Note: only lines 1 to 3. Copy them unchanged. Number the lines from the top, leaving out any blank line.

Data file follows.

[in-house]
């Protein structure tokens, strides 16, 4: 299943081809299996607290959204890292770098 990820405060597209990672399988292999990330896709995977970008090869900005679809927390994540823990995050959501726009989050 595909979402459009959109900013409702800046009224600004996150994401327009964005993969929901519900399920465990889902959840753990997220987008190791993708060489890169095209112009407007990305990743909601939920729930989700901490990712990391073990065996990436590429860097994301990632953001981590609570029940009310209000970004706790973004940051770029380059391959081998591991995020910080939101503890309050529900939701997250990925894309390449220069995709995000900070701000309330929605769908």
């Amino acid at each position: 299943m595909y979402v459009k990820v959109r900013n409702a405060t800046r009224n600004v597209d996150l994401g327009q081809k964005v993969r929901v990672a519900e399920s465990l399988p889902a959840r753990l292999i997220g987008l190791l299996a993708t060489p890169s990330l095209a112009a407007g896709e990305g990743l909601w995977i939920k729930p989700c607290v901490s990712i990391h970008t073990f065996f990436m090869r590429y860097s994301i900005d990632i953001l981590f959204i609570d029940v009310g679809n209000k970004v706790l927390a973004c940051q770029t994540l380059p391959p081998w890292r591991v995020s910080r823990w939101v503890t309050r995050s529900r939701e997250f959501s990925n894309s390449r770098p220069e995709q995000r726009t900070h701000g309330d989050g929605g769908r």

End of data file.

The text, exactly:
[in-house]
């Protein structure tokens, strides 16, 4: 299943081809299996607290959204890292770098 990820405060597209990672399988292999990330896709995977970008090869900005679809927390994540823990995050959501726009989050 595909979402459009959109900013409702800046009224600004996150994401327009964005993969929901519900399920465990889902959840753990997220987008190791993708060489890169095209112009407007990305990743909601939920729930989700901490990712990391073990065996990436590429860097994301990632953001981590609570029940009310209000970004706790973004940051770029380059391959081998591991995020910080939101503890309050529900939701997250990925894309390449220069995709995000900070701000309330929605769908």
């Amino acid at each position: 299943m595909y979402v459009k990820v959109r900013n409702a405060t800046r009224n600004v597209d996150l994401g327009q081809k964005v993969r929901v990672a519900e399920s465990l399988p889902a959840r753990l292999i997220g987008l190791l299996a993708t060489p890169s990330l095209a112009a407007g896709e990305g990743l909601w995977i939920k729930p989700c607290v901490s990712i990391h970008t073990f065996f990436m090869r590429y860097s994301i900005d990632i953001l981590f959204i609570d029940v009310g679809n209000k970004v706790l927390a973004c940051q770029t994540l380059p391959p081998w890292r591991v995020s910080r823990w939101v503890t309050r995050s529900r939701e997250f959501s990925n894309s390449r770098p220069e995709q995000r726009t900070h701000g309330d989050g929605g769908r």